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12 December 2017

Thorne v Kennedy - is your Financial Agreement vulnerable?

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The recent High Court decision in Thorne v Kennedy [2017] HCA 49 provides practitioners with a summary of the law regarding duress, undue influence and unconscionable conduct in relation to the preparation of financial agreements.

Husband and Wife met online in 2006. He was 67 and she was 36. The Wife was living in the Middle East and the Husband on the Gold Coast. The Husband was a Greek Australian property developer and had significant wealth (between $18 million and $24 million). The Wife had no assets of significance.

The parties communicated online prior to meeting. During these communications the Husband made it clear to the Wife that if they were to marry he would require her to sign a prenuptial agreement as his wealth was to go to his adult children.

The parties courted for about 7 months. During that time the Husband travelled overseas to visit the Wife on 2 occasions and took her on holiday to Europe where he met her family.

In about February 2007 the Wife moved to Australia and moved into the Husband’s home and a wedding date was set for 30 September 2007. The Husband arranged for a prenuptial agreement to be drawn and on 19 September the Husband took the Wife to an appointment for her to see an independent solicitor. This was the first time the Wife had seen the terms of the Agreement.

In summary, the Agreement provided that the Wife would receive nothing if the parties separated within 3 years, with or without children, and only $50,000 if they separated after 3 years without children. The provision made for the Wife was more generous if the Husband died while they were still together.

The Husband made it clear to the Wife that if she did not sign the Agreement the wedding would be called off. If the wedding was called off the Wife would have had no right to reside in Australia, no means of support and little to return to overseas. Her family, who had been flown in and accommodated by the Husband to attend the wedding, would have also been stranded.

The independent legal advice received by the Wife was clear. Her solicitor told her that the Agreement was the worst Agreement she had ever seen and cautioned her not to sign. By this time, the Wife’s family had been flown in for the wedding and the wedding arrangements made. The solicitor advised the Wife of her concerns that she was entering into the Agreement to avoid the wedding being called off. The Wife declined to take her lawyer’s advice and signed the Agreement. The Wife signed a further Agreement in similar terms about a month after the wedding.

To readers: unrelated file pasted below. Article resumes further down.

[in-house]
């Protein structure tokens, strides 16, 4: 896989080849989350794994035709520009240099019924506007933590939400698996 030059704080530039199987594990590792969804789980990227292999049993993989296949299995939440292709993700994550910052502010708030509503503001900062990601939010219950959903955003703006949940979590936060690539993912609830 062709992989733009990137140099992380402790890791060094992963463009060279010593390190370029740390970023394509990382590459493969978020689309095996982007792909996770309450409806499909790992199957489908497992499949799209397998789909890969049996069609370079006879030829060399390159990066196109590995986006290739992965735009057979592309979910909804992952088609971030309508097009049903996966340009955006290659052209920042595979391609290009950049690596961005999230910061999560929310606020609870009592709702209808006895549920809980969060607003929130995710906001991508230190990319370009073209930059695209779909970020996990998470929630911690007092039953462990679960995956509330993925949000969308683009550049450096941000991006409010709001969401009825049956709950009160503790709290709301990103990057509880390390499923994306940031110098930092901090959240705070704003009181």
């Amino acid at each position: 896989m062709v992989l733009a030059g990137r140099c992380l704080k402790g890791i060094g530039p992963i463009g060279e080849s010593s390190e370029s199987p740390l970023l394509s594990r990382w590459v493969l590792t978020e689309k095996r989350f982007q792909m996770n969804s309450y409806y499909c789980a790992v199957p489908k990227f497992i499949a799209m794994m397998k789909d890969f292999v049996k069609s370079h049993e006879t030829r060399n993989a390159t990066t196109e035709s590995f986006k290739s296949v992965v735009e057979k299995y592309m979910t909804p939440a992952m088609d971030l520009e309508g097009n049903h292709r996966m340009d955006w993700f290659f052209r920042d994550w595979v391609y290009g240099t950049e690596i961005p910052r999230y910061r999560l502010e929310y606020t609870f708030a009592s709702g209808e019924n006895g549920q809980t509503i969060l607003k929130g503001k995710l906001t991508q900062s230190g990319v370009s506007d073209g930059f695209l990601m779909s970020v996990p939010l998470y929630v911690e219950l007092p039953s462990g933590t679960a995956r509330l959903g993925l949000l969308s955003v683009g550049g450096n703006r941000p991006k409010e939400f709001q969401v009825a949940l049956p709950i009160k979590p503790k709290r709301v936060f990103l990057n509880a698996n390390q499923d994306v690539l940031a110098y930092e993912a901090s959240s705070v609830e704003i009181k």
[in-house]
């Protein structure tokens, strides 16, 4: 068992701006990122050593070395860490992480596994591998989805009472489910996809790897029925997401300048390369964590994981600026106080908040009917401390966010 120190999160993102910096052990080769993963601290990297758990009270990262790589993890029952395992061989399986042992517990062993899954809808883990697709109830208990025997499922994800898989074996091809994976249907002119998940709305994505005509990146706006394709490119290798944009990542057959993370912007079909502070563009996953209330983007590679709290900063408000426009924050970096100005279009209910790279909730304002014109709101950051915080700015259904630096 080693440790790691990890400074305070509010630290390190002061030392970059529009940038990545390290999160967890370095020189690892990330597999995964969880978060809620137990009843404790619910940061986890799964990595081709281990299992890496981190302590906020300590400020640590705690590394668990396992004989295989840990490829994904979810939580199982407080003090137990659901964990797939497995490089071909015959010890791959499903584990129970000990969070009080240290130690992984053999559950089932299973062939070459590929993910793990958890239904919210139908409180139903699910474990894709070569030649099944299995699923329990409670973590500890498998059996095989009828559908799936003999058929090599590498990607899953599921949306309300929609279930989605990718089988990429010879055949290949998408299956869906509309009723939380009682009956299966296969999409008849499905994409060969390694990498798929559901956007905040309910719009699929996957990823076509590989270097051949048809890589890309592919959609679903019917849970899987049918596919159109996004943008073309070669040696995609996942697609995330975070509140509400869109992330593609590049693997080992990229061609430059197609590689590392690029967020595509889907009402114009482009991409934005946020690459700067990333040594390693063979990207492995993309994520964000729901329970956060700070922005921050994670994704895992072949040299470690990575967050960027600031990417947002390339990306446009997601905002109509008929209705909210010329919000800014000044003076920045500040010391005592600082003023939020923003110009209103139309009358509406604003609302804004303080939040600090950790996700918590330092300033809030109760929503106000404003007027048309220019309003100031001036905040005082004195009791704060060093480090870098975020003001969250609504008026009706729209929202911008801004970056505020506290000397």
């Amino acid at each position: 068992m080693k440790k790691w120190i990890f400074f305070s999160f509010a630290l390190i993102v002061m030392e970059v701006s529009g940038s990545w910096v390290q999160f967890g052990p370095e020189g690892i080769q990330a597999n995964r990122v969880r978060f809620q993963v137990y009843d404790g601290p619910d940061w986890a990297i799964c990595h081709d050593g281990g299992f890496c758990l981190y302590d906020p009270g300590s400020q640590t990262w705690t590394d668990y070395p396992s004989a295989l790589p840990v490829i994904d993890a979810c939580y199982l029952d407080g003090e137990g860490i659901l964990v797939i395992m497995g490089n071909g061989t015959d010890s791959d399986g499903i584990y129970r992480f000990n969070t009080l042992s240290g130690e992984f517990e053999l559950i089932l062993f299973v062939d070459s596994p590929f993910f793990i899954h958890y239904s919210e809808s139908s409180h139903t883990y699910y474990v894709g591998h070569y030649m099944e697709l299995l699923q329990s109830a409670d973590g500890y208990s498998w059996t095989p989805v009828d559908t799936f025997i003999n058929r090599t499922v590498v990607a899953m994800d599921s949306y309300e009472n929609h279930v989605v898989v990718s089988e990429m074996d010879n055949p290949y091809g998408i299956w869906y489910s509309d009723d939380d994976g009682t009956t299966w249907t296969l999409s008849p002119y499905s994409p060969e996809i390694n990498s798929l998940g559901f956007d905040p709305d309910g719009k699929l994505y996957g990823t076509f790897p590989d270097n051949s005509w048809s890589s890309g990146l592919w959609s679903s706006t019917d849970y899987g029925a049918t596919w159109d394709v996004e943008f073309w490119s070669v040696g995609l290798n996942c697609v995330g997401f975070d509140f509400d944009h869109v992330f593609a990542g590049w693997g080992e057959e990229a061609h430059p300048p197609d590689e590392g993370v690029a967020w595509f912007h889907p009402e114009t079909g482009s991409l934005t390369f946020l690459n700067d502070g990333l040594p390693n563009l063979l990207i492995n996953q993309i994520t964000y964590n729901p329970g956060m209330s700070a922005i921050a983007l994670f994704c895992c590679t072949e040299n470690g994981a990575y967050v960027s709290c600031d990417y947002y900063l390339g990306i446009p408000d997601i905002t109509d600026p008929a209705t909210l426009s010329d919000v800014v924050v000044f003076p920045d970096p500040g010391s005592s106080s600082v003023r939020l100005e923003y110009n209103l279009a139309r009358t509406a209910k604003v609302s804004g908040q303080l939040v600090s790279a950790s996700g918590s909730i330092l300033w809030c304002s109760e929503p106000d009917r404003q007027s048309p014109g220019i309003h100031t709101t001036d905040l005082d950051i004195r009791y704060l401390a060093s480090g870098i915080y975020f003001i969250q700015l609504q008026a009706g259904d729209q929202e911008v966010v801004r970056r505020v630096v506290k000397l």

The Husband ended the relationship about 4 years after the marriage. The Wife filed proceedings in the Federal Circuit Court of Australia at Brisbane seeking to set the Agreements aside. At trial, Judge Demack found for the Wife and set the Agreements aside. The Husband appealed and the matter was heard by the Full Court of the Family Court. The Full Court reversed the trial judge’s decision and allowed the Appeal.

The Full Court’s decision was challenged by the Wife in the High Court of Australia. The decision, which was handed down on 8 November 2017, set aside the Orders of the Full Court of the Family Court and ordered that the appeal to the Full Court be dismissed with costs.

The High Court was unanimous in finding that the Agreements should be set aside due to unconscionable conduct. The majority, Kiefel CJ, Bell, Gageler, Keane and Edelman JJ also found that the Agreements should be set aside due to undue influence.

While the decision does not substantially change the law, it highlights various factors that should be considered when drafting and entering into Financial Agreements.  Some of the factors to be considered include:-

  • The nature of the relationship between the parties;
  • The relative financial position of each party;
  • Whether one is dependent upon the other;
  • Whether the terms of the Agreement are fair and reasonable;
  • The ability and the opportunity afforded to the party in the weaker financial position to negotiate the terms of the Agreement;
  • The ability afforded to the party in the weaker financial position to reflect on the legal advice provided to them.

It is clear from this case that, while Financial Agreements are often used in circumstances where one party holds a superior financial position, Agreements designed to benefit the party who holds the wealth are likely to be more vulnerable to challenge.

If you would like advice in relation to a Financial Agreement or family law matters generally, please contact us and arrange an initial consultation with one of our solicitors.

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